A journey to search my soul

This is a blog of my personal collections. The purpose of this blog is to educate myself and public in regards to antiquities especially related to religion and calligraphy. I welcome everyone to input their feedback in this blog which they think would be helpful. I do not watermark the photos in this blog so everyone is free to use them as long as they are not used for illegal and unethical reasons. I appreciate if you could notify me if you plan to use any of the photos here. Enjoy browsing!!

Friday, August 5, 2016

Ancient Artifact Review 97 : Antique Qing Dynasty Blue & White Plate with Arabic Motifs ( 17-18th Century)



This is a museum piece of a small plate from Qing Dynasty. Blue and white plate produced in China and exported to South East Asia.
The plate is decorated with floral and foliage in blue surrounded by squiggles that strongly resemble Arabic writing. In the centre is a full round chrysanthemum with 3 half ones around the it. Whereas 3 full chrysanthemum alternating in between Arabic-calligraphy-looking squiggles on the outer rim. This motif is believed intentionally designed for export to Malacca and other Malay Islamic kingdoms in south east asia in 17th-18th Century.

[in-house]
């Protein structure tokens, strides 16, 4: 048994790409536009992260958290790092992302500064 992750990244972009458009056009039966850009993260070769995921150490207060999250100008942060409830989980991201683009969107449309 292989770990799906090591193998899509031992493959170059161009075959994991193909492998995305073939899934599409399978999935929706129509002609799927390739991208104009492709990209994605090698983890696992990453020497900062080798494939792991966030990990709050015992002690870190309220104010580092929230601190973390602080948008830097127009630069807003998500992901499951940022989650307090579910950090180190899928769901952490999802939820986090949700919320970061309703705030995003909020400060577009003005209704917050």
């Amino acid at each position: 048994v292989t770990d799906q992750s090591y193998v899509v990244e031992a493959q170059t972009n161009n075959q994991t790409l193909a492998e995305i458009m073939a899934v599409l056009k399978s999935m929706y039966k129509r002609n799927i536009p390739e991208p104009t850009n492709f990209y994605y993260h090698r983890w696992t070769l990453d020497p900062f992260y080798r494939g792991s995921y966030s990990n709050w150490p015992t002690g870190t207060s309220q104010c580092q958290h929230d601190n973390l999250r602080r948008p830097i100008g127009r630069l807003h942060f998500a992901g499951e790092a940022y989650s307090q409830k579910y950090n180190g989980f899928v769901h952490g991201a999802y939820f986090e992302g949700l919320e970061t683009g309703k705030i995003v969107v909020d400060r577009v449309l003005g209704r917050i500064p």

Some of the Arabic squiggles are so obvious the rendition of the word الله

According to Crescent Moon Book, page 236, the practice of decorating blue and white porcelain with Islamic inscriptions started from the reign of Emperor Zhengde ( 1506-21) who was sympathetic to Islam ( or could have been a Muslim himself). Over the time, the quality of calligraphy almost illegible suggesting the artists' lack of Arabic calligraphy knowledge. By 19th Century, this calligraphy decoration in late provincial Min Yao ware ( Kitchen Qing) degraded into squibbles.

The plate is 100mm diameter.


Check below my other plate
Blue & White Plate
Swatow Plate

 In Wikipedia. Blue and White Porcelain is described :

"Blue and white wares" (Chinese: 青花; pinyin: qīng-huā; literally: "Blue flowers") designate white pottery and porcelain decorated under the glaze with a blue pigment, generally cobalt oxide. The decoration is commonly applied by hand, by stencilling or by transfer-printing, though other methods of application have also been used.

Ref : Crescent Moon : Islamic Art & Civilisation in Southeast Asia, pg 236

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